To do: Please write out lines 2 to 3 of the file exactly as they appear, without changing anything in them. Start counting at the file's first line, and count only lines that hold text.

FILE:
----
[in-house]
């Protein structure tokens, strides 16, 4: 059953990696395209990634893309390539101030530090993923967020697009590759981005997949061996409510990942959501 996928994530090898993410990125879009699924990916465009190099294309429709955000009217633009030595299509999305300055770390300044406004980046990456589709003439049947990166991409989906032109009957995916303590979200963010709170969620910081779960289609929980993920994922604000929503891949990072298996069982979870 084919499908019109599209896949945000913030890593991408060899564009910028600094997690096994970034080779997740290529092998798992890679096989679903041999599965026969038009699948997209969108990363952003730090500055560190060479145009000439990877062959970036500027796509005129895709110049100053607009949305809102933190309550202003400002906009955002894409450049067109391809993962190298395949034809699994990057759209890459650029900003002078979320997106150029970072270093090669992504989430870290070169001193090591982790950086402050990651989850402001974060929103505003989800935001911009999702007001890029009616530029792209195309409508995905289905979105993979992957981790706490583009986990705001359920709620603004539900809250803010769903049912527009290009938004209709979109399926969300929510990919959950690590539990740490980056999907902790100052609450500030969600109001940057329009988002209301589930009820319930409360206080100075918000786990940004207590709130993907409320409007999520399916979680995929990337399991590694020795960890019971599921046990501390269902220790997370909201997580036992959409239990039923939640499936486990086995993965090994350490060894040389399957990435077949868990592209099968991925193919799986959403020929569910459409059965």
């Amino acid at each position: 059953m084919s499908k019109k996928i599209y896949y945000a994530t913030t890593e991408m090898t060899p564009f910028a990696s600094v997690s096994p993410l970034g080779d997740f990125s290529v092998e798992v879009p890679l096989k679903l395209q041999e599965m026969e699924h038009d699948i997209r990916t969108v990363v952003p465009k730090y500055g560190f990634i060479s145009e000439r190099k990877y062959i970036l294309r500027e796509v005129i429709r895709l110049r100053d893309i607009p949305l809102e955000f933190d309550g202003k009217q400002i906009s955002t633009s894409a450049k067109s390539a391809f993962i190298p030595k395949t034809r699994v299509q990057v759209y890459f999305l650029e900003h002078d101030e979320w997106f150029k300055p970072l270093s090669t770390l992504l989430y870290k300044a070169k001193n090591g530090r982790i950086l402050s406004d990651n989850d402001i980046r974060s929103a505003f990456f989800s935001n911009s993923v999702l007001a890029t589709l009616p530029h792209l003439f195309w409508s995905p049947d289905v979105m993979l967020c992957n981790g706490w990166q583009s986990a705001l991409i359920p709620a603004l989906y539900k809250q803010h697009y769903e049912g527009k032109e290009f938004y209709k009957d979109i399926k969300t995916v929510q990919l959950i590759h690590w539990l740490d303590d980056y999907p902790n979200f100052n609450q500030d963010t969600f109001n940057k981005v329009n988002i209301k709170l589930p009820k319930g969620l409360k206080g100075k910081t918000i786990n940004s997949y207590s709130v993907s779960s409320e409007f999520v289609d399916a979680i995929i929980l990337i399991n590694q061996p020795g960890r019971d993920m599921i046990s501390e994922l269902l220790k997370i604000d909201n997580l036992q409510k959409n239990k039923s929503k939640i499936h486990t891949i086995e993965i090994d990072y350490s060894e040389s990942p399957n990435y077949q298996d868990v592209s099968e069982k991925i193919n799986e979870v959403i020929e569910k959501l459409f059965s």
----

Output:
């Protein structure tokens, strides 16, 4: 059953990696395209990634893309390539101030530090993923967020697009590759981005997949061996409510990942959501 996928994530090898993410990125879009699924990916465009190099294309429709955000009217633009030595299509999305300055770390300044406004980046990456589709003439049947990166991409989906032109009957995916303590979200963010709170969620910081779960289609929980993920994922604000929503891949990072298996069982979870 084919499908019109599209896949945000913030890593991408060899564009910028600094997690096994970034080779997740290529092998798992890679096989679903041999599965026969038009699948997209969108990363952003730090500055560190060479145009000439990877062959970036500027796509005129895709110049100053607009949305809102933190309550202003400002906009955002894409450049067109391809993962190298395949034809699994990057759209890459650029900003002078979320997106150029970072270093090669992504989430870290070169001193090591982790950086402050990651989850402001974060929103505003989800935001911009999702007001890029009616530029792209195309409508995905289905979105993979992957981790706490583009986990705001359920709620603004539900809250803010769903049912527009290009938004209709979109399926969300929510990919959950690590539990740490980056999907902790100052609450500030969600109001940057329009988002209301589930009820319930409360206080100075918000786990940004207590709130993907409320409007999520399916979680995929990337399991590694020795960890019971599921046990501390269902220790997370909201997580036992959409239990039923939640499936486990086995993965090994350490060894040389399957990435077949868990592209099968991925193919799986959403020929569910459409059965």
């Amino acid at each position: 059953m084919s499908k019109k996928i599209y896949y945000a994530t913030t890593e991408m090898t060899p564009f910028a990696s600094v997690s096994p993410l970034g080779d997740f990125s290529v092998e798992v879009p890679l096989k679903l395209q041999e599965m026969e699924h038009d699948i997209r990916t969108v990363v952003p465009k730090y500055g560190f990634i060479s145009e000439r190099k990877y062959i970036l294309r500027e796509v005129i429709r895709l110049r100053d893309i607009p949305l809102e955000f933190d309550g202003k009217q400002i906009s955002t633009s894409a450049k067109s390539a391809f993962i190298p030595k395949t034809r699994v299509q990057v759209y890459f999305l650029e900003h002078d101030e979320w997106f150029k300055p970072l270093s090669t770390l992504l989430y870290k300044a070169k001193n090591g530090r982790i950086l402050s406004d990651n989850d402001i980046r974060s929103a505003f990456f989800s935001n911009s993923v999702l007001a890029t589709l009616p530029h792209l003439f195309w409508s995905p049947d289905v979105m993979l967020c992957n981790g706490w990166q583009s986990a705001l991409i359920p709620a603004l989906y539900k809250q803010h697009y769903e049912g527009k032109e290009f938004y209709k009957d979109i399926k969300t995916v929510q990919l959950i590759h690590w539990l740490d303590d980056y999907p902790n979200f100052n609450q500030d963010t969600f109001n940057k981005v329009n988002i209301k709170l589930p009820k319930g969620l409360k206080g100075k910081t918000i786990n940004s997949y207590s709130v993907s779960s409320e409007f999520v289609d399916a979680i995929i929980l990337i399991n590694q061996p020795g960890r019971d993920m599921i046990s501390e994922l269902l220790k997370i604000d909201n997580l036992q409510k959409n239990k039923s929503k939640i499936h486990t891949i086995e993965i090994d990072y350490s060894e040389s990942p399957n990435y077949q298996d868990v592209s099968e069982k991925i193919n799986e979870v959403i020929e569910k959501l459409f059965s």